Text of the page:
This family-friendly musical is appropriate for all audiences and is a magical mix of heartwarming fairytale and action-packed adventure. Audiences will love following Pinocchio's journey from an awkward wooden puppet to a real, live boy and will be charmed by Geppetto's transformation from demanding creator to a real, live father.

July 8-12, 2015

An accidental visit to a ballet class sets in motion a life-changing experience for a small boy in a British mining town. Based on the award-winning film, this powerful stage adaptation won 10 Tony Awards®, including Best Musical.

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Billy Elliot the Musical
July 8-12, 2015
PG-13
2 hr 45 min

An accidental visit to a ballet class sets in motion a life-changing experience for a small boy in a British mining town. Based on the award-winning film, this powerful stage adaptation won 10 Tony Awards®, including Best Musical.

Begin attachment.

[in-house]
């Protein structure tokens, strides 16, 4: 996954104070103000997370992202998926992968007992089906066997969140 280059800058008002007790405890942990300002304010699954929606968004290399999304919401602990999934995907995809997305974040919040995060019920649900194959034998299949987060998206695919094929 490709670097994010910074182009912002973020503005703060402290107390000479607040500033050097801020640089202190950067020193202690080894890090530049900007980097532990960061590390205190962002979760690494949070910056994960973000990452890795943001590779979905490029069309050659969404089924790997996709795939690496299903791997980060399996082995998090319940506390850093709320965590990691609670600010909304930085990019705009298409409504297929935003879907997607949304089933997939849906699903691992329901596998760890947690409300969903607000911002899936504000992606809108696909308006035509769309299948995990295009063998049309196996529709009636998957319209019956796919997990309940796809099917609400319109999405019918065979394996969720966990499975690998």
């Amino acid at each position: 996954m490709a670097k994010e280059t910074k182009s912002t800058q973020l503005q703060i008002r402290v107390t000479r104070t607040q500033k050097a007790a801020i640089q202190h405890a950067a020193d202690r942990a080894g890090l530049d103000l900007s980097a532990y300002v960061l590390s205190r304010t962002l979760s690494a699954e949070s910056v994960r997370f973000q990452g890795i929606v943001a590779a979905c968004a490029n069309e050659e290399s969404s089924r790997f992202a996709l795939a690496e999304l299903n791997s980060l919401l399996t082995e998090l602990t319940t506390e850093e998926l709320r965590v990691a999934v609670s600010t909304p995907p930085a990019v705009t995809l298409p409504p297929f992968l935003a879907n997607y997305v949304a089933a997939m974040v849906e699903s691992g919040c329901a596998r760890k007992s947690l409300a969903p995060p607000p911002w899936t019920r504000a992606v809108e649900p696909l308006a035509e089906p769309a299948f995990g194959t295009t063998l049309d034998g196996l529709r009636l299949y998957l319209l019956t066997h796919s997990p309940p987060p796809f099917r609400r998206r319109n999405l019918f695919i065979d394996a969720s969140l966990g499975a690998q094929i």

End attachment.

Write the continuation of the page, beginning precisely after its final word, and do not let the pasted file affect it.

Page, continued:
BILLY ELLIOT THE MUSICAL

Book and Lyrics by LEE HALL    
Music by ELTON JOHN
Originally Directed by STEPHEN DALDRY

Orchestrations by MARTIN KOCH
Executive Producers (Original London Production)
ANGELA MORRISON DAVID FURNISH
Producers (Original London Production)
TIM BEVAN ERIC FELLNER JON FINN SALLY GREENE
Originally presented in London by
Universal Pictures Stage Productions,Working Title Films, Old Vic Productions
in association with Tiger Productions
Based on the Universal Pictures/Studio Canal Film

Steve Minning (Director)
Alison Levenberg (Choreographer)
Thomas W. Douglas (Musical Director)

An inspiring celebration of one boy's journey who hangs up his boxing gloves for ballet shoes.